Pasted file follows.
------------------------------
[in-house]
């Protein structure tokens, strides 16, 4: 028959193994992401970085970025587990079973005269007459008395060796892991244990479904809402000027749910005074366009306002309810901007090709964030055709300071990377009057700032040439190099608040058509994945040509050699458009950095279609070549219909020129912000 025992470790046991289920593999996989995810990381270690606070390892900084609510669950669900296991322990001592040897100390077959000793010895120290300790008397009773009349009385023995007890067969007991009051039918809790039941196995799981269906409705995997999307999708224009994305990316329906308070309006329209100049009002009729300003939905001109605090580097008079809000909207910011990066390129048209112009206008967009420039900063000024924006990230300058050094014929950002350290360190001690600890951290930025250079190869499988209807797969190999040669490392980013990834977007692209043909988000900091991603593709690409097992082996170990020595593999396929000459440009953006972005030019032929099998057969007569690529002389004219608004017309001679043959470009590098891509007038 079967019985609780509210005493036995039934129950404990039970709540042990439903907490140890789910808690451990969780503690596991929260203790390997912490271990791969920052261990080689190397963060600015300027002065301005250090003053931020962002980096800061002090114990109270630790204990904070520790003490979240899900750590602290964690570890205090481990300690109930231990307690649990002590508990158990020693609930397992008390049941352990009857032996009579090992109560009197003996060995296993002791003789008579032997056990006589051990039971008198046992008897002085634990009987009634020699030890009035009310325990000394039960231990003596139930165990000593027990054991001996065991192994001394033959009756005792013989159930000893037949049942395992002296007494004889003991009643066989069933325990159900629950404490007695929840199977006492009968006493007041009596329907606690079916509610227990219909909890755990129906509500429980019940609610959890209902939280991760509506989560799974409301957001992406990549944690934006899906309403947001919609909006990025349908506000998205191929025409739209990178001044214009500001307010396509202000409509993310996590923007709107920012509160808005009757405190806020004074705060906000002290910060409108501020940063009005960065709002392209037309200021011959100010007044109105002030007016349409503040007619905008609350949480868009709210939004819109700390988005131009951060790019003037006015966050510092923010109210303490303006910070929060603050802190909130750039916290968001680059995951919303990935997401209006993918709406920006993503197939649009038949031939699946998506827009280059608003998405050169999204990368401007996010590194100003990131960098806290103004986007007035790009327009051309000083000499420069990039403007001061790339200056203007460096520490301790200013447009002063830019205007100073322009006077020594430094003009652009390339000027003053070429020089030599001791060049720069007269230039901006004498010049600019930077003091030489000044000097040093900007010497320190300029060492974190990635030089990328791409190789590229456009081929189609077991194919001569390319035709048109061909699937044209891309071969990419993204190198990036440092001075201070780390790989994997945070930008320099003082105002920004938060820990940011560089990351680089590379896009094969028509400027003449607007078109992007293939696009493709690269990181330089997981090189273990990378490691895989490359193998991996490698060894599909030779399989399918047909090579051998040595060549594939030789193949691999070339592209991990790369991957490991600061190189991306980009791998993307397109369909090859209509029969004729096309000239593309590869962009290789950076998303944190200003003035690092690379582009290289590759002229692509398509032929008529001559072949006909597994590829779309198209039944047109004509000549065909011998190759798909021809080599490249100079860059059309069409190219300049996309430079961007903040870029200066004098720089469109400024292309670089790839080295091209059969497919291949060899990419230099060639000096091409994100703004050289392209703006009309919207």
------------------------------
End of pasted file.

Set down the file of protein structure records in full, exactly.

[in-house]
């Protein structure tokens, strides 16, 4: 028959193994992401970085970025587990079973005269007459008395060796892991244990479904809402000027749910005074366009306002309810901007090709964030055709300071990377009057700032040439190099608040058509994945040509050699458009950095279609070549219909020129912000 025992470790046991289920593999996989995810990381270690606070390892900084609510669950669900296991322990001592040897100390077959000793010895120290300790008397009773009349009385023995007890067969007991009051039918809790039941196995799981269906409705995997999307999708224009994305990316329906308070309006329209100049009002009729300003939905001109605090580097008079809000909207910011990066390129048209112009206008967009420039900063000024924006990230300058050094014929950002350290360190001690600890951290930025250079190869499988209807797969190999040669490392980013990834977007692209043909988000900091991603593709690409097992082996170990020595593999396929000459440009953006972005030019032929099998057969007569690529002389004219608004017309001679043959470009590098891509007038 079967019985609780509210005493036995039934129950404990039970709540042990439903907490140890789910808690451990969780503690596991929260203790390997912490271990791969920052261990080689190397963060600015300027002065301005250090003053931020962002980096800061002090114990109270630790204990904070520790003490979240899900750590602290964690570890205090481990300690109930231990307690649990002590508990158990020693609930397992008390049941352990009857032996009579090992109560009197003996060995296993002791003789008579032997056990006589051990039971008198046992008897002085634990009987009634020699030890009035009310325990000394039960231990003596139930165990000593027990054991001996065991192994001394033959009756005792013989159930000893037949049942395992002296007494004889003991009643066989069933325990159900629950404490007695929840199977006492009968006493007041009596329907606690079916509610227990219909909890755990129906509500429980019940609610959890209902939280991760509506989560799974409301957001992406990549944690934006899906309403947001919609909006990025349908506000998205191929025409739209990178001044214009500001307010396509202000409509993310996590923007709107920012509160808005009757405190806020004074705060906000002290910060409108501020940063009005960065709002392209037309200021011959100010007044109105002030007016349409503040007619905008609350949480868009709210939004819109700390988005131009951060790019003037006015966050510092923010109210303490303006910070929060603050802190909130750039916290968001680059995951919303990935997401209006993918709406920006993503197939649009038949031939699946998506827009280059608003998405050169999204990368401007996010590194100003990131960098806290103004986007007035790009327009051309000083000499420069990039403007001061790339200056203007460096520490301790200013447009002063830019205007100073322009006077020594430094003009652009390339000027003053070429020089030599001791060049720069007269230039901006004498010049600019930077003091030489000044000097040093900007010497320190300029060492974190990635030089990328791409190789590229456009081929189609077991194919001569390319035709048109061909699937044209891309071969990419993204190198990036440092001075201070780390790989994997945070930008320099003082105002920004938060820990940011560089990351680089590379896009094969028509400027003449607007078109992007293939696009493709690269990181330089997981090189273990990378490691895989490359193998991996490698060894599909030779399989399918047909090579051998040595060549594939030789193949691999070339592209991990790369991957490991600061190189991306980009791998993307397109369909090859209509029969004729096309000239593309590869962009290789950076998303944190200003003035690092690379582009290289590759002229692509398509032929008529001559072949006909597994590829779309198209039944047109004509000549065909011998190759798909021809080599490249100079860059059309069409190219300049996309430079961007903040870029200066004098720089469109400024292309670089790839080295091209059969497919291949060899990419230099060639000096091409994100703004050289392209703006009309919207």